So can the passage be interpreted in a way that is relevant for us today?
Or should the passage simply be disregarded as irrelevant?
When interpreting scripture I often use a redemptive-movement hermeneutic. I used it extensively in my work looking at corporal punishment which I quickly realized was, in large part, a religious argument.
The term redemptive-movement hermeneutic was first suggested by William Webb. It bears much resemblance to other forms of interpretation, in particular the historical-critical method. What is suggested is that when looking at practices in the scripture one has to take into account the practices of surrounding culture. Then note the way the practices advocated are modified so they are somewhat redeemed. This process happens continually as humanity develops and progresses.
A classic example is slavery. To our mindset slavery is abhorrent. Yet it was accepted as the norm in the scriptures. In the Old Testament there are many regulations for the treatment of slaves (Deuteronomy). When the redemptive-movement hermeneutic is applied the contrast between the practices of the surrounding tribes and the treatment prescribed in the text is noted. This shows that improved conditions were insisted upon for slaves. In another of the lectionary readings for today Paul advocated for a slave who had served him in prison. Paul did not advocate that the slave was freed but that he was to be treated as a brother (Philemon 1:16). Time and space don’t allow for fully tracing the history of slavery in the scriptures but even these two citations show a movement in the way slaves were viewed. Of course, neither reflects a contemporary view on slavery. The redemptive-movement hermeneutic allows things to continue moving towards a better position beyond the time frame of the scriptures.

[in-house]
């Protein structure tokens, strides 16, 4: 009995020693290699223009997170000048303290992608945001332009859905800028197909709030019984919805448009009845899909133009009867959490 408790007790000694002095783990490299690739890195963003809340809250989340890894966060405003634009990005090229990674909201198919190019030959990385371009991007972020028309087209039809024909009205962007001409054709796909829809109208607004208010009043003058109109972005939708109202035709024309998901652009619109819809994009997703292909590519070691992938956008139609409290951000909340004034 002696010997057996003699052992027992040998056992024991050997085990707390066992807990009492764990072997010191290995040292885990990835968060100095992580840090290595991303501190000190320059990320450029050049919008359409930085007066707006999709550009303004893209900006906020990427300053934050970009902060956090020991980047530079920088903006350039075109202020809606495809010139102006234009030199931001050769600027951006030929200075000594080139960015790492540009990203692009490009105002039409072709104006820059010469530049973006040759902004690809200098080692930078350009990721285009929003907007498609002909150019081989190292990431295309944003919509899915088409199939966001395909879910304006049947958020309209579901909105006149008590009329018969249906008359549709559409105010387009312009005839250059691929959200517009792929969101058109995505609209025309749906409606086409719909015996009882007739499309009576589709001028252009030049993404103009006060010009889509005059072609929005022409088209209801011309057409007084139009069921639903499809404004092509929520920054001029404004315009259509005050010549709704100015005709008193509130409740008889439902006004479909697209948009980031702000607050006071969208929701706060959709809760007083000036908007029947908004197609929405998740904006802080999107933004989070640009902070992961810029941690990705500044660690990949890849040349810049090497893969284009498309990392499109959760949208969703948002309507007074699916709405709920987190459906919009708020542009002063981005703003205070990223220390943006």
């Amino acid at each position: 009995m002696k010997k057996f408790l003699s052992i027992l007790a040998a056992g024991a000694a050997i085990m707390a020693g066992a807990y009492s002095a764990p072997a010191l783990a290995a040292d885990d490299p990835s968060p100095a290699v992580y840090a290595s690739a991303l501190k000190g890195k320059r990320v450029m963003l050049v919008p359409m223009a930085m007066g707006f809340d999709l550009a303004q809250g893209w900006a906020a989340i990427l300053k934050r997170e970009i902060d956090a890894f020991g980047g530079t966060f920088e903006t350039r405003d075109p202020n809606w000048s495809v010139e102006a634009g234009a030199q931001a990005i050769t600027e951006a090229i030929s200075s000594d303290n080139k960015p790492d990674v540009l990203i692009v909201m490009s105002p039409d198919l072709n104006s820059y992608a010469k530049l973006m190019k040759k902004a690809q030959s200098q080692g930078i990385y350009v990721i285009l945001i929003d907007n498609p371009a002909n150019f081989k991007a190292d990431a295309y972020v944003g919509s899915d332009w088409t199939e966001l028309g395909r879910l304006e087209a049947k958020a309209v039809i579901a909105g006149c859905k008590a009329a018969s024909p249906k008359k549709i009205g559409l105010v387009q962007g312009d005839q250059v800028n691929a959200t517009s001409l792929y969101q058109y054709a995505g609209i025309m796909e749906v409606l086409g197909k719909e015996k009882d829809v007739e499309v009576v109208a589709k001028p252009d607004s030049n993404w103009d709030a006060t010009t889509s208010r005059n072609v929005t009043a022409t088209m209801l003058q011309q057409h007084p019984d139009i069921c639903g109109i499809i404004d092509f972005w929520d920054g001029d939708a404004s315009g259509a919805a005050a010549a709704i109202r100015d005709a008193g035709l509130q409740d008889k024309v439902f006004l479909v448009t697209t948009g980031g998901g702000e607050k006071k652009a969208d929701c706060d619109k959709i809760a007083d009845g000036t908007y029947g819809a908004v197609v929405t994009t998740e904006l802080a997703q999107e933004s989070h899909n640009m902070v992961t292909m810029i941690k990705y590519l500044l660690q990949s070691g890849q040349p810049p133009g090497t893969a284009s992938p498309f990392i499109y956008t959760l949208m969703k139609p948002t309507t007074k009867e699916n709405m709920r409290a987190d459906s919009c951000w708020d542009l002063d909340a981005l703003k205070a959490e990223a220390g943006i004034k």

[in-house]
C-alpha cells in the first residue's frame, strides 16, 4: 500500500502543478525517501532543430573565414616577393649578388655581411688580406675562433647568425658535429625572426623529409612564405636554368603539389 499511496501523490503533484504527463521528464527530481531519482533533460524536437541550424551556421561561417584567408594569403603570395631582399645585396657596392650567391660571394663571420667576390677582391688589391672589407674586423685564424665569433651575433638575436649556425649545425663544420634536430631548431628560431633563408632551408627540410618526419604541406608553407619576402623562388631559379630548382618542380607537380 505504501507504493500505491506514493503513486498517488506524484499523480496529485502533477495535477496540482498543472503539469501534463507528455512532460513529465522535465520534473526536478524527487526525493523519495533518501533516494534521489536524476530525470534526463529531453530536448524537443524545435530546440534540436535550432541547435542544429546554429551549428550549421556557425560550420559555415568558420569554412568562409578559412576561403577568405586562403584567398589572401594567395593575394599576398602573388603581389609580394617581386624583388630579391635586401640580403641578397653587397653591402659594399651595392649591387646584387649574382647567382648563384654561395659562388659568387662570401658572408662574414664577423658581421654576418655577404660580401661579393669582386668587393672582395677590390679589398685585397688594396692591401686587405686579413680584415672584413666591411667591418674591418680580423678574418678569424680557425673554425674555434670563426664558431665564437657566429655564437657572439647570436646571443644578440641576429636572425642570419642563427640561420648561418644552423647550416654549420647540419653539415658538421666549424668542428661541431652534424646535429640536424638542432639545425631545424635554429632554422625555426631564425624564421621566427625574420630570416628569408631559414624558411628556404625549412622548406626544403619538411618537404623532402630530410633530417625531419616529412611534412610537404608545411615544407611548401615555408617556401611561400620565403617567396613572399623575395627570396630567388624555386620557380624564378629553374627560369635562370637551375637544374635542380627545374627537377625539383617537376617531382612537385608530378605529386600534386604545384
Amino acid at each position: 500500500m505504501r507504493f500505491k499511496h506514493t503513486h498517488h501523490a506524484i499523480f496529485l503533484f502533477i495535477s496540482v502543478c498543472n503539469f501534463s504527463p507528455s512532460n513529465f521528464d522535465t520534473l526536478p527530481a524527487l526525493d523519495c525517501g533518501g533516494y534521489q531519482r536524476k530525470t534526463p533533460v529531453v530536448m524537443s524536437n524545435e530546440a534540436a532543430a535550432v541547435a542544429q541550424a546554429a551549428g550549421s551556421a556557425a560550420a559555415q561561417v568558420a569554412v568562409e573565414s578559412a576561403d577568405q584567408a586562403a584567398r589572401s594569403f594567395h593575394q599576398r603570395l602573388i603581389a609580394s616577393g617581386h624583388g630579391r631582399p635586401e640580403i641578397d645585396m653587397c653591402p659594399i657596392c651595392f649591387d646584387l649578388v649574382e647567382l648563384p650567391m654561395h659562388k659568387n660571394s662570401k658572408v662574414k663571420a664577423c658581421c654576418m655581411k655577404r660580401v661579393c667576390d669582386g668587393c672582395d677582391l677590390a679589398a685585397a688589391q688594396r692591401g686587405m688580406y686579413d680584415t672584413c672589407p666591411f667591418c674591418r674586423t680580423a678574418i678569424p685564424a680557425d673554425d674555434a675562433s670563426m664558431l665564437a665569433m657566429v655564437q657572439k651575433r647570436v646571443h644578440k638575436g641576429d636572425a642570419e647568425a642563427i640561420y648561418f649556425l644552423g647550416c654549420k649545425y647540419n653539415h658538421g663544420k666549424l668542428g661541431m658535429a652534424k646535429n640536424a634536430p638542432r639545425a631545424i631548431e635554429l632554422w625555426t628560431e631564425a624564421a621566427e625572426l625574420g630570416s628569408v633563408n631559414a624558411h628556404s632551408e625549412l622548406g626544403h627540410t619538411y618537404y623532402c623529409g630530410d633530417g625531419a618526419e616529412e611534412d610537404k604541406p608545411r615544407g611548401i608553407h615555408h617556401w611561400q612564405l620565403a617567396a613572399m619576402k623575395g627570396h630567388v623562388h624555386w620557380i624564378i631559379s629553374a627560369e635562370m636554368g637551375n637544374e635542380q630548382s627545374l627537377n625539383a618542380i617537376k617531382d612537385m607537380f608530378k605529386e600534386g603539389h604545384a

If the redemptive-movement is applied to the passage it allows the freedom to not take it literally. The text can be understood within its own culture. It was said at a time when women and children were possessions, not partners in a relationship. It was said to a comparatively small group of people in a localized setting. Today, everyone would fall far short.
Recognizing that this passage, if taken literally, has little relevance today gives a freedom to explore what seeking after spirituality and discipleship means. So often when a text such as this is read it produces guilt. Often expressed as, “I’m too fond of my family” or “I haven’t given away all my possessions” or “I’m not being true to the scriptures.”
Seeing that there is movement within and beyond scripture allows common sense to be applied.
It doesn’t deter people from seeking spirituality. It is not rejecting family and leaving possessions that are the face of true spirituality for contemporary society. It is helping those who are marginalized or being a voice for those who have no voice or serving society or simply being as Christ to those we meet.